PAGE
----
Thanks to Depressed Anonymous, I am a healer instead of being a victim.

 

“These Twelve Steps work for those who work the program and who try to live one day at a time.  Many times  we have been so scared of being rejected once more and that we have withdrawn deeper into the anguish of our shame and hurt.  We need to air our hurts, our shame, and let others hear our story. There is something healing about hearing ourselves speak to others about our  own journey in life an the many emotional potholes that we have fallen into from time to time. We have felt that our lives were jinxed! But now we can begin  to feel hopeful when other members of the group shake their heads in knowing approval of what we are saying when  we tell our story. Most have been where we are now. And the more we make an effort  to come  to  meetings regularly,  the more  we will find members of the group telling us how they  see a change in the way we talk, act and look.   We will accept the group’s comments as being true and honestly expressed. These people speak our  language  and they  al l   have been where we  are now.  You  gradually begin to see yourself as healer instead of victim the  more  you  work  this program and  get  excited  about  the  possibility  of  helping  others. When you start reaching out to others in the group, it is  at  that  point  that  you  are  carrying the  message of  hope  to  others.  You have  a future with  Depressed Anonymous.”

COPYRIGHT (c) Depressed Anonymous, 3rd edition. Depressed Anonymous Publications. Louisville. Ky. Page 105.

One picture is worth a thousand words!

 

The reason I started a Depressed Anonymous meeting in 1985 is because I knew that getting a meeting organized would be a help to those suffering from depression. I also know  just like in any other 12 step fellowship group,   power is in the group. Whatever the serious nature of the problem we face, a group of people who are on the same page, mentally, spiritually and physically, provides  a healing atmosphere   for the participant.

Since I was also a member of another 12 step fellowship, I instinctively knew that getting the depressed out of their isolation and into relationships with people like themselves would be therapeutic. We all had the same story to tell. It was not only a story of  our struggles with our own depression but it  was a story that brought   a fresh  new hope for ourselves and  for all those with whom we shared out lives.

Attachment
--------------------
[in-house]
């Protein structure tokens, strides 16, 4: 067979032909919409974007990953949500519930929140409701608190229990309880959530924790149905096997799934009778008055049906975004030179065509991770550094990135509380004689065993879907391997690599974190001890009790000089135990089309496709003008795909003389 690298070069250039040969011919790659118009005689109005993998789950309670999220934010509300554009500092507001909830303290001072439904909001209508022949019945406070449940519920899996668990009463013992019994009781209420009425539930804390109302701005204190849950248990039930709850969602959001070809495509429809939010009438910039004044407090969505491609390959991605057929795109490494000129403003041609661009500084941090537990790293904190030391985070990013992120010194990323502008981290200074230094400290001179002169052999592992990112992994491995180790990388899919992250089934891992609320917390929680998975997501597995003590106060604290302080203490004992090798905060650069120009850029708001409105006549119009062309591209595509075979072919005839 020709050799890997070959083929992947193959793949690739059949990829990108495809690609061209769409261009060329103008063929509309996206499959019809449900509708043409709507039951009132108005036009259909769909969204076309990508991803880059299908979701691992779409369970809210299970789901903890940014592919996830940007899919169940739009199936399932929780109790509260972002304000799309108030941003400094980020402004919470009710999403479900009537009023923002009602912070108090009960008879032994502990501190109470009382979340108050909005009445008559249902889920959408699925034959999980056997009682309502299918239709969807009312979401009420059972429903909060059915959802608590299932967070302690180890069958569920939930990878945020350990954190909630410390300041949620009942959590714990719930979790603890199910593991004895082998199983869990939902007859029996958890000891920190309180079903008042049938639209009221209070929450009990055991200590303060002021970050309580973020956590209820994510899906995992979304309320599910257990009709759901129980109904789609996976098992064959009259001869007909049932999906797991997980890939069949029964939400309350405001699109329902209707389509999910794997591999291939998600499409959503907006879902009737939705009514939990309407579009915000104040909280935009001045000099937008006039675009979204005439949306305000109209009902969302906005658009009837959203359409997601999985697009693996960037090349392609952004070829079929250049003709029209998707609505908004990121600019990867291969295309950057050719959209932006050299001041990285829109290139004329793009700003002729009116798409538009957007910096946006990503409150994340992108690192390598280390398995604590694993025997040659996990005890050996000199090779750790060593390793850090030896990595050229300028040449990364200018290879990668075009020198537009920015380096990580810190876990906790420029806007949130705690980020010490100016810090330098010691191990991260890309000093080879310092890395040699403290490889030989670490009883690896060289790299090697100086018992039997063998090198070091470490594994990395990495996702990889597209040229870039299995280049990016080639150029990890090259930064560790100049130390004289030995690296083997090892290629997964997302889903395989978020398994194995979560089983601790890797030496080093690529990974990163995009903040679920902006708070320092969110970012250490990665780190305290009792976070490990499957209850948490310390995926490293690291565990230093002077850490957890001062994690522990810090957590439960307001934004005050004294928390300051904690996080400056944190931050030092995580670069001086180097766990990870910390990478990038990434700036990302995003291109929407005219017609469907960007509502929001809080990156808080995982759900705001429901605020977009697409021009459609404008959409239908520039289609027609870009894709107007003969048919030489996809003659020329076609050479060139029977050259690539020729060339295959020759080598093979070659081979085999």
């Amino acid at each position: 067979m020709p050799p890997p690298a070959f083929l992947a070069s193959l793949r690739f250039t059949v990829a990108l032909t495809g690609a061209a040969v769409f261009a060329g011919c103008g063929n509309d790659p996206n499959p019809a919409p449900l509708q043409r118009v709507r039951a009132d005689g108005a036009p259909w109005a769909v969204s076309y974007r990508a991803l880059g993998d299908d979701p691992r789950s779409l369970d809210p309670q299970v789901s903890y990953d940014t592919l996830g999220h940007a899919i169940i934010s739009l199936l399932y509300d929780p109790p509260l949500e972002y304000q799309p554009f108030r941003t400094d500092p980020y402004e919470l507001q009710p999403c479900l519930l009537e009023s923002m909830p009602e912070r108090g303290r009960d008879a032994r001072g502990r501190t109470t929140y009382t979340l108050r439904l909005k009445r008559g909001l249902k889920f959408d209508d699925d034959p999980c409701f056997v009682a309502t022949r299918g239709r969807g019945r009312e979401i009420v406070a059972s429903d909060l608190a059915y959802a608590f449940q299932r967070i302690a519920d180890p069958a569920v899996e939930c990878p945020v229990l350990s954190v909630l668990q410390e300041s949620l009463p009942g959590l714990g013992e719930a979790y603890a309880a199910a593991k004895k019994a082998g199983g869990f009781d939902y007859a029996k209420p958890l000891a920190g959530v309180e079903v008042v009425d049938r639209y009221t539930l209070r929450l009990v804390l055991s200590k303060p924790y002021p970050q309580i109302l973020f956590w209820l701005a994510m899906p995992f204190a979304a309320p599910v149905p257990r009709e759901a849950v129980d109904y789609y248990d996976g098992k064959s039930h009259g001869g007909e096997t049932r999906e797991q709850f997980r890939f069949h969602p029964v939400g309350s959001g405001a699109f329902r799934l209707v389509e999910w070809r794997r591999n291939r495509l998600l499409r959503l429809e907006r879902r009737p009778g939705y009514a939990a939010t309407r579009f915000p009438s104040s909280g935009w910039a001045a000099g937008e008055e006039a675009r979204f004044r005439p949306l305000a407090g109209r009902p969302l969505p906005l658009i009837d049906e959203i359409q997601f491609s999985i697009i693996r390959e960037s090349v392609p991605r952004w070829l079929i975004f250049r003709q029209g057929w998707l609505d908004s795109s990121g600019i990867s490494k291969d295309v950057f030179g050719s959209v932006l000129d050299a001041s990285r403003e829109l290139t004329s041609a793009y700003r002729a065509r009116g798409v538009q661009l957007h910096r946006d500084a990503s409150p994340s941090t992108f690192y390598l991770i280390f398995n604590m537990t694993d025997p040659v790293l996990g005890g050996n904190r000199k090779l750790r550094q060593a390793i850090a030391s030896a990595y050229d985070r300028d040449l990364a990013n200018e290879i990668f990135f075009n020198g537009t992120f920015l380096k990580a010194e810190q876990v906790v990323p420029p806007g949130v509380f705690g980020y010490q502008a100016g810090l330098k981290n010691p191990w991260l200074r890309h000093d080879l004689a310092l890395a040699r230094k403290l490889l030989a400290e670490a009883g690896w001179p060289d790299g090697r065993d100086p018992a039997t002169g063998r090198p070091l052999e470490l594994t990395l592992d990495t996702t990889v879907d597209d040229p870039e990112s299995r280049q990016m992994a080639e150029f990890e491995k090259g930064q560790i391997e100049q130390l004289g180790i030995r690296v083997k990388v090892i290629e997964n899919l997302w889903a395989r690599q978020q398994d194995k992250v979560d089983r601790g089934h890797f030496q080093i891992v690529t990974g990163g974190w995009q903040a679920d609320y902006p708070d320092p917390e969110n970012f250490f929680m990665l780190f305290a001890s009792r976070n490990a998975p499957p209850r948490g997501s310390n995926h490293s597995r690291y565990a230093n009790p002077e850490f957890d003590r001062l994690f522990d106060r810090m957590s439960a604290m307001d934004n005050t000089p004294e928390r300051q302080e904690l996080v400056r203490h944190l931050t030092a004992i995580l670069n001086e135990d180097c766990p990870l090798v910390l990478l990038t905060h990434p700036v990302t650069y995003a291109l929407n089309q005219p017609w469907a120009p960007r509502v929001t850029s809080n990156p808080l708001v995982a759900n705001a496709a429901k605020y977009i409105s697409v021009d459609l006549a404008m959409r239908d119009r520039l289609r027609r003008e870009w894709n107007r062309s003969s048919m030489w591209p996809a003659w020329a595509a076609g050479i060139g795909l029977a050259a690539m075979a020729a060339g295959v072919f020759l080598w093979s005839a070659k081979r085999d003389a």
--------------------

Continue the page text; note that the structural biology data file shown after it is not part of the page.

I mentioned the song sung by Ane Brun, the Norwegian singer,  in a recent blog(10/13) and now today I would like to give you the lyrics to the song. I dedicate it to those   who bring to life something new. We bring a new life not just for ourselves but for others like ourselves. In this case, here is the last stanza of her powerful message.

“It all starts somewhere

It all starts with one

Everything comes from something

It all starts with one

Starts with one.”

Copyright(c) Ane  Brun

(You can hear her whole song on YouTube.)

I have found this song’s  lyrics so powerful that I was motivated to  share a small part of this song with each of you.  As you and I know, ideas and movements have to start somewhere with somebody. They don’t just happen. Movements, great ideas, they   always “start with one, and then two and then three and more. ”  Truly a song about the power of ONE.  We all know about the power of social media and how experiences of others  become viral so that  millions of people may see the same picture and get the same message. As the saying goes, “one  picture is worth a thousand words.”

I remember well the reaction that I got when I asked my Dean of the Psychology Department if I could start a group for persons depressed. I felt that we had possibly found a way out of depression, using the 12 spiritual principles of Alcoholics Anonymous and modeling this program of recovery for persons  depressed, The Dean’s response  was doubtful. He gave me  the  “go ahead”  but remarked that  “since the depressed normally can’t get themselves out of bed because of their depression, don’t be disappointed if they don’t show up for this project.” I’m glad that we went ahead. We  had a very successful outcome where most of the depressed in our program  felt their depressed mood lighten. What happened after that is history. In May of 1985, with the help of members from our initial group, Depressed Anonymous was started. It is now is spreading around the world. Our literature is now in English, Farsi language, Russian, and presently being translated into Spanish (2019) and Dutch. The Internet has brought our message of hope  into lives and  homes around the globe.   Our message  of hope is just a click away.

Remember, it all starts with one, and two, three and more….

Hugh

My moods began to spiral upwards once I regained control of my life!

 

Is it that simple?   Gaining control  of my life  didn’t happen overnight. I did  know that most people’s depression usually lifted after a year’s time. Mine did.  The catch is,  that for me,  it took some work and patience. No magic wand waving over my head and no silver bullet automatically killing the demon of despair that continued to beat me down. But what  gradually happened was  that my mood  came back providing me with hope and a plan for my recovery.  I began to feel some control over how I was feeling and the new mood of cheer gave me the courage to keep on doing what I was doing. In my case, my mood began to be lightened the more I continued my daily walking.